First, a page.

Individual Products

Living Benefits:

When you are healthy you probably don't consider the possibility of a life altering illness. Now may be the best time to consider the financial impact a critical illness could have on your family and your finances; chances are you know someone who has suffered a serious disability or long-term illness. Unfortunately there are a number of financial issues that arise when such devastation occurs.

Critical Illness, disability insurance and long-term care insurance provide benefits that are significant to your financial well being and health because of the impact that a disability can have. Living Benefits are insurance policies specifically designed to provide you with the resources to meet your financial obligation should you suffer a disability or long-term illness. They are available at a reasonable cost and are paid out on a "tax free basis".

Consider the following facts:

  • Critical Illness Insurance: provides a lump sum taxfree payout 30 days after the diagnosis of a covered condition, (23 illnesses covered). The lump sum payment will help you maintain your lifestyle and your financial health. You choose the level of coverage that meets your needs. In the event that you never make a claim for an illness, you will receive back all of the premiums that you have paid.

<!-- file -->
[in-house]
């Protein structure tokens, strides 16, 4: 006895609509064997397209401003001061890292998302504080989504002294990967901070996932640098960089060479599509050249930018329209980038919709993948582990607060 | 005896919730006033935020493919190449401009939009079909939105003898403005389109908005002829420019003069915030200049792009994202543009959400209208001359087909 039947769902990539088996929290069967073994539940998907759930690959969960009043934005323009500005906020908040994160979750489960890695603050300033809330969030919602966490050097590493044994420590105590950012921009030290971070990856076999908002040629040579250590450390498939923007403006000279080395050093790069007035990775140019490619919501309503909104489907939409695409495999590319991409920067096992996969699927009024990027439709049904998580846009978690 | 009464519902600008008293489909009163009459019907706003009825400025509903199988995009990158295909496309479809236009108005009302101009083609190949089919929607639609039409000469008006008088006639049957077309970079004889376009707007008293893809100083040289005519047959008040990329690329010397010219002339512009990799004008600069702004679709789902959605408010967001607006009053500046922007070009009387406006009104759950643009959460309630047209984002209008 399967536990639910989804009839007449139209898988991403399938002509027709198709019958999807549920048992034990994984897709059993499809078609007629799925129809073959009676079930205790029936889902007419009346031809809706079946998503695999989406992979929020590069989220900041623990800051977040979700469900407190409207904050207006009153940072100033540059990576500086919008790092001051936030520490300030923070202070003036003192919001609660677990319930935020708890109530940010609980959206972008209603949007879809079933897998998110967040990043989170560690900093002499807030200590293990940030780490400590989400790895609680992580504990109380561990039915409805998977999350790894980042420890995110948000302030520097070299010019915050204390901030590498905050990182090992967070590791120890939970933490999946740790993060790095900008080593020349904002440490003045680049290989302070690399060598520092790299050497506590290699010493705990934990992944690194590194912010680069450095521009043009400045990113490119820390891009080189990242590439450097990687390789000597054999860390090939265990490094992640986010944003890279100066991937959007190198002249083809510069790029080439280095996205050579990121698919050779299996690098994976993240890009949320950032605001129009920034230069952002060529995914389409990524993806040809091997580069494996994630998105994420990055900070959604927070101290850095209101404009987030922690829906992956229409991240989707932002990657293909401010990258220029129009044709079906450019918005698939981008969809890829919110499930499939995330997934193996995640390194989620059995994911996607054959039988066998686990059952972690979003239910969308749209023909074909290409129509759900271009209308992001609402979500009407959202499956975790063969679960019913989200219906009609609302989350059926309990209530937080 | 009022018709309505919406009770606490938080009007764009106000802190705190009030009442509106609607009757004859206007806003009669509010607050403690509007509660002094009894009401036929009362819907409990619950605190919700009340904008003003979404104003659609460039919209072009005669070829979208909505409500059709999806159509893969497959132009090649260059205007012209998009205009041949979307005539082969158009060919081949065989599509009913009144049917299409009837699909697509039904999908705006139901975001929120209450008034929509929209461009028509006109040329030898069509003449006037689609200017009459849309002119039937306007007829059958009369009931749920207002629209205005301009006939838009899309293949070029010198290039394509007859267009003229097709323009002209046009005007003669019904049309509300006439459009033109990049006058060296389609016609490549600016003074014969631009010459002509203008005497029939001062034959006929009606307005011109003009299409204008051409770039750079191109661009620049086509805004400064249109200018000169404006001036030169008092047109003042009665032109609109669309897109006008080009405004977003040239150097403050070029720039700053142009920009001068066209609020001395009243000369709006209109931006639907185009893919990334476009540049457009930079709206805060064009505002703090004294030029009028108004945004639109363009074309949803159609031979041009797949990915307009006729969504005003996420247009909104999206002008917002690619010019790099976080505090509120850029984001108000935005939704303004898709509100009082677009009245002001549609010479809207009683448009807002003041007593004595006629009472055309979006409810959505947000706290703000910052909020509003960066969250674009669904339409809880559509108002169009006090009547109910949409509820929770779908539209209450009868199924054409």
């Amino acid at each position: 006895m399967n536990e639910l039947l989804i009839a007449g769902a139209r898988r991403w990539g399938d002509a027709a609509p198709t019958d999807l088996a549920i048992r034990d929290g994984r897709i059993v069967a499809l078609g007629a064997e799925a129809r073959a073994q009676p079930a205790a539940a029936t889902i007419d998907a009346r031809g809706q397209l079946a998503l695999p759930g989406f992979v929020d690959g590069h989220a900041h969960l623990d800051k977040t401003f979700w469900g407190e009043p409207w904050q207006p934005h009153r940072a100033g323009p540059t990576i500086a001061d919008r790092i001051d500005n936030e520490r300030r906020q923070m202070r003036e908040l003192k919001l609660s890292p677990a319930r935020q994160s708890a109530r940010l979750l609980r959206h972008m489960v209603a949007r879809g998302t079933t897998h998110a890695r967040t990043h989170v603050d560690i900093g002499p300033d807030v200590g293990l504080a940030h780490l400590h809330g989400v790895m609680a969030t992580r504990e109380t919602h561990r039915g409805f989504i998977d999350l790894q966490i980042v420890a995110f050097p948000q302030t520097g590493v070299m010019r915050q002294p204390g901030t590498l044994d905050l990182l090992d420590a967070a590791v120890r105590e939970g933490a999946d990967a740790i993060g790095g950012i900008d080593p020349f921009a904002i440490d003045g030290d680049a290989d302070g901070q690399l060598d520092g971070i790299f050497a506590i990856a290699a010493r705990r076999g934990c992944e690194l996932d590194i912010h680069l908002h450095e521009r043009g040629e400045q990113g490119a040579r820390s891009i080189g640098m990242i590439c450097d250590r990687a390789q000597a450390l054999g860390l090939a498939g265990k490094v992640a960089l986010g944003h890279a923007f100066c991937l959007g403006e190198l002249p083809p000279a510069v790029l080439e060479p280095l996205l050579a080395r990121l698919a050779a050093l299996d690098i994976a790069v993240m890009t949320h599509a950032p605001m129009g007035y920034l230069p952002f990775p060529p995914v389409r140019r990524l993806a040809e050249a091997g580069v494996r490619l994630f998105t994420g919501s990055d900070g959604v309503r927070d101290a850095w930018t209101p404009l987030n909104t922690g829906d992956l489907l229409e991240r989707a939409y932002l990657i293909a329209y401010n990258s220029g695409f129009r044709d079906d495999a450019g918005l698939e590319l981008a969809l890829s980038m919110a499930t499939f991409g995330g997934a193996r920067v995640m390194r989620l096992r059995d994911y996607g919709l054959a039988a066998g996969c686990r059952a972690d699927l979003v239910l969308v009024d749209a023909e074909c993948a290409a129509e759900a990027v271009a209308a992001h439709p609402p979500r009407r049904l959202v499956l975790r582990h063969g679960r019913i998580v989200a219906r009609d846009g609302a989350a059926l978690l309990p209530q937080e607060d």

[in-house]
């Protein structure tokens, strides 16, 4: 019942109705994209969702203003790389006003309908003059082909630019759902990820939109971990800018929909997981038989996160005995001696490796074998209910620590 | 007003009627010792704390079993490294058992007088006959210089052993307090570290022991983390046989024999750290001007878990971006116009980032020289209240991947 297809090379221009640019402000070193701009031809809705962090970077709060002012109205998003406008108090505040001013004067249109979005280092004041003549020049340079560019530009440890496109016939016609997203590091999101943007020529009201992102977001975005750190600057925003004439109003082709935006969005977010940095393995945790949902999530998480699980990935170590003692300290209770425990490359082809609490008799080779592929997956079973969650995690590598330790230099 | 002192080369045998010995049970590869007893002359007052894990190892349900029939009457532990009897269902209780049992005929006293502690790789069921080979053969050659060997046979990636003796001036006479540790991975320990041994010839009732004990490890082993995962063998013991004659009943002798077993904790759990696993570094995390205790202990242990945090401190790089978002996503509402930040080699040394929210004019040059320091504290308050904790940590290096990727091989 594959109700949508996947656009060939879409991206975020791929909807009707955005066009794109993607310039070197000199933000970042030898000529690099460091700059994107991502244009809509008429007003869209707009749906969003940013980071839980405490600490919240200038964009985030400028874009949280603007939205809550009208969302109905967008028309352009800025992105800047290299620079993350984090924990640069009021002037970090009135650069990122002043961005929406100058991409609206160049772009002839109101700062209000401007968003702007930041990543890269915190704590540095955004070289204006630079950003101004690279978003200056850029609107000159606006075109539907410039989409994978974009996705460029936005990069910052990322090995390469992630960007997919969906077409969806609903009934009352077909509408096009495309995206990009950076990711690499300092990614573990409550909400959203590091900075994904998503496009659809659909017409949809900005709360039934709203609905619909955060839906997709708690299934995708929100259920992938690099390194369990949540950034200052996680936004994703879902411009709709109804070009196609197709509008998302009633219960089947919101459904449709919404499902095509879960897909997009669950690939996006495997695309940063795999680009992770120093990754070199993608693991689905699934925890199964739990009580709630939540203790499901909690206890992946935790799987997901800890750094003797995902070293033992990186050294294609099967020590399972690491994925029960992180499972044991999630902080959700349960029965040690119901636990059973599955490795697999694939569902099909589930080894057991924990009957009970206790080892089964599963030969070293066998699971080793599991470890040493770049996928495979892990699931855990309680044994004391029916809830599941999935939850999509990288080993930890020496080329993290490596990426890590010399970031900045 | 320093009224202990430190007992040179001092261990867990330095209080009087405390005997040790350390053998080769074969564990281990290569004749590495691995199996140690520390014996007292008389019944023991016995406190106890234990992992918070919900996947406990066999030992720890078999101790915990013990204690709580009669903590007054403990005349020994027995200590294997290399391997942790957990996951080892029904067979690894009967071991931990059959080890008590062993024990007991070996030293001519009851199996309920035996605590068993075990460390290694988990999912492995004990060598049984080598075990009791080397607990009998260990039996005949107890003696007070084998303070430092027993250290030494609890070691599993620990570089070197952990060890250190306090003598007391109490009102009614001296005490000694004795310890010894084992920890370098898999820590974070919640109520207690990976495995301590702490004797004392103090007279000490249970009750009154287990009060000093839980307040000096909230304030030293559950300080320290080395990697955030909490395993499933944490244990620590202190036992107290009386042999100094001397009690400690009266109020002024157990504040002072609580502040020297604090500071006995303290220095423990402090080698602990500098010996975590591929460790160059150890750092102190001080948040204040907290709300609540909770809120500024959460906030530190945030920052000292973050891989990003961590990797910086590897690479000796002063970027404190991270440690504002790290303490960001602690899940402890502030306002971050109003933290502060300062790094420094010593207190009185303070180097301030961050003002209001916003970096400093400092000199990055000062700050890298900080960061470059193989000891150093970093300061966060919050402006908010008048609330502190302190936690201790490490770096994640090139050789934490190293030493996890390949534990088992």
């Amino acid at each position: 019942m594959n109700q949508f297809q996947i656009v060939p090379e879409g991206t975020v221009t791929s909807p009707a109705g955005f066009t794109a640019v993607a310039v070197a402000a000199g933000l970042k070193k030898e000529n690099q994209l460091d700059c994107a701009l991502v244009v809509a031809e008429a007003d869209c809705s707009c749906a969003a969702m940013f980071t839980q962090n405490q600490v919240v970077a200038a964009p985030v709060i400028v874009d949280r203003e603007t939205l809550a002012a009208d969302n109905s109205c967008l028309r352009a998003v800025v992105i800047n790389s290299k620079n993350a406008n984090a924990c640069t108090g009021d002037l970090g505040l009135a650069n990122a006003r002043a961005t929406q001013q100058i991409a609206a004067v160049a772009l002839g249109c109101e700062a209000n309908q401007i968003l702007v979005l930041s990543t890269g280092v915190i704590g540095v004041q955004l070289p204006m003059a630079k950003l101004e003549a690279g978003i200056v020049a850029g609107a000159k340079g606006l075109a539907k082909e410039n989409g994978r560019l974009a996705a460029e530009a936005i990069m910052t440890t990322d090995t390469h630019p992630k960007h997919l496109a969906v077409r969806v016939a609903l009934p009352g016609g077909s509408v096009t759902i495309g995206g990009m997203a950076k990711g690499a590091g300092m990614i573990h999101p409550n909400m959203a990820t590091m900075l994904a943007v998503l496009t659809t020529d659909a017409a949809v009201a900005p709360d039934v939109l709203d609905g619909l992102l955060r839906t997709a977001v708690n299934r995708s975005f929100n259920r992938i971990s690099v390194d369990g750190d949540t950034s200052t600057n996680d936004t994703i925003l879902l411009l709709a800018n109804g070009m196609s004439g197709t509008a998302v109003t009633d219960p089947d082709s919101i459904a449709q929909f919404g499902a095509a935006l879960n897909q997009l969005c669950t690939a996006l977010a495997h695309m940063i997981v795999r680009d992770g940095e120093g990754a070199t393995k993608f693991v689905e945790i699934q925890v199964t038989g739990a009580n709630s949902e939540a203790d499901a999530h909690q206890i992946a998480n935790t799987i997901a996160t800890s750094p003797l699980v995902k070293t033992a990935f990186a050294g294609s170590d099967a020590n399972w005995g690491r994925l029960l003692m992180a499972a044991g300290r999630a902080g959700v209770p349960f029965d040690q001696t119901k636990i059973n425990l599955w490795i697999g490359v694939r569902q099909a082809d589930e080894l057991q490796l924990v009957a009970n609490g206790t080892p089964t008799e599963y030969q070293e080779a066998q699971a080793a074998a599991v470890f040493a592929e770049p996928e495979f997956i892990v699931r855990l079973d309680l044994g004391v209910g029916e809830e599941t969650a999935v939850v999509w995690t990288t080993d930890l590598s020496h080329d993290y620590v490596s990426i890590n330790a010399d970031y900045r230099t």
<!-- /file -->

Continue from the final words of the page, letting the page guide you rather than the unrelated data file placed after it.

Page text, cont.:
• Long Term Care Insurance: allows you to plan for the quality of care you want; it provides you with the support required to maintain your day-to-day activities should a chronic illness or cognitive impairment keep you from being able to take care of yourself. This is available on a "facility" or "home-care" basis.
  • Disability Insurance: designed to protect you from loss of income. Benefits can be paid up to age 65. It's the only sure way to provide a guaranteed income. This benefit is paid as long as you are "unable to perform the substantial duties of your regular occupation."

Our financial management experts can work with you to customize a policy that meets your requirements and ongoing "living benefit" needs

To understand the prevalence and impact of critical illnesses on our society today please read the following 3 articles on this topic: Article 1, Article 2, Article 3

Understanding Taxation of Critical Illness Insurance

Policy structured for corporate protection

Purpose of Insurance: Structure:
  • To provide a cash benefit to the corporation in the event a key employee or shareholder of a corporation is:
    • Diagnosed with a critical illness covered in the contract, and
    • Survives the waiting period
  • The benefit can provide the corporation with the financial flexibility needed to: